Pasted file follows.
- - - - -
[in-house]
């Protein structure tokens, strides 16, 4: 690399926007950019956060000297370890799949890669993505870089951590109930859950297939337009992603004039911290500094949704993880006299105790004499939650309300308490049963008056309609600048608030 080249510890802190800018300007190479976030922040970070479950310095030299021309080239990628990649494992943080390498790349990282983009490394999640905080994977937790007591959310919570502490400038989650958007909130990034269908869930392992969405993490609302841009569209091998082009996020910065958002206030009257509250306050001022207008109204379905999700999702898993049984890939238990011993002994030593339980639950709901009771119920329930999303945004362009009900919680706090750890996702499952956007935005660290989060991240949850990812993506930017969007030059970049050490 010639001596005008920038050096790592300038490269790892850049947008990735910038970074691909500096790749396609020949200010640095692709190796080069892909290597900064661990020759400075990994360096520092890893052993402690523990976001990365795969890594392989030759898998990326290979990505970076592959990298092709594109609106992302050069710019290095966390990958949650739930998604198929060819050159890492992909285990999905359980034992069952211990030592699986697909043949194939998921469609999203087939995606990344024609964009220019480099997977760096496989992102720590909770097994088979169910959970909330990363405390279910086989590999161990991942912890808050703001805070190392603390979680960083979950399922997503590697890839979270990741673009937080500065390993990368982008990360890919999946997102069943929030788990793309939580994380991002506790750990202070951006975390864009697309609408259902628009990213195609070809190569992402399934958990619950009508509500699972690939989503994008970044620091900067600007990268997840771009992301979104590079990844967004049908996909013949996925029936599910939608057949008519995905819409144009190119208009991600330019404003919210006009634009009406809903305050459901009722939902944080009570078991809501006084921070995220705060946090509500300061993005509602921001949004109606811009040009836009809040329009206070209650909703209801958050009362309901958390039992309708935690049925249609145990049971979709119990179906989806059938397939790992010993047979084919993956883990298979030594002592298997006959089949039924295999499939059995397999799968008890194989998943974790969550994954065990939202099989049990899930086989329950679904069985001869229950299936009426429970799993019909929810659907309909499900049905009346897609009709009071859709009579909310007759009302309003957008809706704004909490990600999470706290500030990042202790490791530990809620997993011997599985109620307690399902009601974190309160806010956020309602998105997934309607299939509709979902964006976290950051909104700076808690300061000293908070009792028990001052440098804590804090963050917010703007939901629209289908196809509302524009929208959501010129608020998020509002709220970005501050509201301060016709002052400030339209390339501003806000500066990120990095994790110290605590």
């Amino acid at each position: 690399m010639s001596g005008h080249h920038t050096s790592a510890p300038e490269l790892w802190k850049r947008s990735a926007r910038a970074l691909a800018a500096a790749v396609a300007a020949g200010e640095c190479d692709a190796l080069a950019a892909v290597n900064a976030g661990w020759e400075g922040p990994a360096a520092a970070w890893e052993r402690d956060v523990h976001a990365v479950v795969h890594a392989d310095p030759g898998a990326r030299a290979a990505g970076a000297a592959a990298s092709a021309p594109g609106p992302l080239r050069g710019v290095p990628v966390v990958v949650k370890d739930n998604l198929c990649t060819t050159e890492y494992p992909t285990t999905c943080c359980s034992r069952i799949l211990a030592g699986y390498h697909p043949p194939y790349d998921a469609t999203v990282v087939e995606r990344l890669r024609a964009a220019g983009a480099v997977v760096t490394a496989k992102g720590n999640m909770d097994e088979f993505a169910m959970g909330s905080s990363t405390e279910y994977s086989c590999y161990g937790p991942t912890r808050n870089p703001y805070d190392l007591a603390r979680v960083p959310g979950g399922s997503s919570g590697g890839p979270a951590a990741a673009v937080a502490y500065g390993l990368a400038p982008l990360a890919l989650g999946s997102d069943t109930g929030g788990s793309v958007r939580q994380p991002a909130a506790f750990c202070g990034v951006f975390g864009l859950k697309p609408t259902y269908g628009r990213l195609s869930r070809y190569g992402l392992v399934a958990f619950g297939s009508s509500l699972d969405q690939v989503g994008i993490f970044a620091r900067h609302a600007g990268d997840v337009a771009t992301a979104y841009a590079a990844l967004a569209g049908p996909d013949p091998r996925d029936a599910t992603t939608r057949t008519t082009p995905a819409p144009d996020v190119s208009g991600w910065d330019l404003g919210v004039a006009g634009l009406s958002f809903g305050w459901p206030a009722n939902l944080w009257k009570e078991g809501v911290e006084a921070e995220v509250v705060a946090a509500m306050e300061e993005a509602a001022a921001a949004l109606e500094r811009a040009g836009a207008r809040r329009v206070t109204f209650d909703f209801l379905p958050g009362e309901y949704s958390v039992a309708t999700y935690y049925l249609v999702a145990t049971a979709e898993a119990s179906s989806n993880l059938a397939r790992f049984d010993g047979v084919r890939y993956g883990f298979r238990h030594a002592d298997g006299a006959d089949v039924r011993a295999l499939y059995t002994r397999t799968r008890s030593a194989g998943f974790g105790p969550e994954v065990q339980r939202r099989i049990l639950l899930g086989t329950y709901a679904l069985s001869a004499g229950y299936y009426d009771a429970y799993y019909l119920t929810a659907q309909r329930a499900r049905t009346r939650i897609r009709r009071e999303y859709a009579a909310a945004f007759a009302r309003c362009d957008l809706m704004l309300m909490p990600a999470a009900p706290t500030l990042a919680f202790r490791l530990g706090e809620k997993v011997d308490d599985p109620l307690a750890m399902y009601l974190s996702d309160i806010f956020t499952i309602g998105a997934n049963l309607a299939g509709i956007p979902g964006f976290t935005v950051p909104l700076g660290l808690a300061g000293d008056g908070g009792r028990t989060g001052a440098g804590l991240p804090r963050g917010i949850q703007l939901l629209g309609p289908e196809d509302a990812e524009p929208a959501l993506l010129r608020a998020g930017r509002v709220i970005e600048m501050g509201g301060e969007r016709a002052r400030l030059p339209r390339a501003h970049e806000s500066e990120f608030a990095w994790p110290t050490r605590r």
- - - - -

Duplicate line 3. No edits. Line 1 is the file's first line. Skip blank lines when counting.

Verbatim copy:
């Amino acid at each position: 690399m010639s001596g005008h080249h920038t050096s790592a510890p300038e490269l790892w802190k850049r947008s990735a926007r910038a970074l691909a800018a500096a790749v396609a300007a020949g200010e640095c190479d692709a190796l080069a950019a892909v290597n900064a976030g661990w020759e400075g922040p990994a360096a520092a970070w890893e052993r402690d956060v523990h976001a990365v479950v795969h890594a392989d310095p030759g898998a990326r030299a290979a990505g970076a000297a592959a990298s092709a021309p594109g609106p992302l080239r050069g710019v290095p990628v966390v990958v949650k370890d739930n998604l198929c990649t060819t050159e890492y494992p992909t285990t999905c943080c359980s034992r069952i799949l211990a030592g699986y390498h697909p043949p194939y790349d998921a469609t999203v990282v087939e995606r990344l890669r024609a964009a220019g983009a480099v997977v760096t490394a496989k992102g720590n999640m909770d097994e088979f993505a169910m959970g909330s905080s990363t405390e279910y994977s086989c590999y161990g937790p991942t912890r808050n870089p703001y805070d190392l007591a603390r979680v960083p959310g979950g399922s997503s919570g590697g890839p979270a951590a990741a673009v937080a502490y500065g390993l990368a400038p982008l990360a890919l989650g999946s997102d069943t109930g929030g788990s793309v958007r939580q994380p991002a909130a506790f750990c202070g990034v951006f975390g864009l859950k697309p609408t259902y269908g628009r990213l195609s869930r070809y190569g992402l392992v399934a958990f619950g297939s009508s509500l699972d969405q690939v989503g994008i993490f970044a620091r900067h609302a600007g990268d997840v337009a771009t992301a979104y841009a590079a990844l967004a569209g049908p996909d013949p091998r996925d029936a599910t992603t939608r057949t008519t082009p995905a819409p144009d996020v190119s208009g991600w910065d330019l404003g919210v004039a006009g634009l009406s958002f809903g305050w459901p206030a009722n939902l944080w009257k009570e078991g809501v911290e006084a921070e995220v509250v705060a946090a509500m306050e300061e993005a509602a001022a921001a949004l109606e500094r811009a040009g836009a207008r809040r329009v206070t109204f209650d909703f209801l379905p958050g009362e309901y949704s958390v039992a309708t999700y935690y049925l249609v999702a145990t049971a979709e898993a119990s179906s989806n993880l059938a397939r790992f049984d010993g047979v084919r890939y993956g883990f298979r238990h030594a002592d298997g006299a006959d089949v039924r011993a295999l499939y059995t002994r397999t799968r008890s030593a194989g998943f974790g105790p969550e994954v065990q339980r939202r099989i049990l639950l899930g086989t329950y709901a679904l069985s001869a004499g229950y299936y009426d009771a429970y799993y019909l119920t929810a659907q309909r329930a499900r049905t009346r939650i897609r009709r009071e999303y859709a009579a909310a945004f007759a009302r309003c362009d957008l809706m704004l309300m909490p990600a999470a009900p706290t500030l990042a919680f202790r490791l530990g706090e809620k997993v011997d308490d599985p109620l307690a750890m399902y009601l974190s996702d309160i806010f956020t499952i309602g998105a997934n049963l309607a299939g509709i956007p979902g964006f976290t935005v950051p909104l700076g660290l808690a300061g000293d008056g908070g009792r028990t989060g001052a440098g804590l991240p804090r963050g917010i949850q703007l939901l629209g309609p289908e196809d509302a990812e524009p929208a959501l993506l010129r608020a998020g930017r509002v709220i970005e600048m501050g509201g301060e969007r016709a002052r400030l030059p339209r390339a501003h970049e806000s500066e990120f608030a990095w994790p110290t050490r605590r």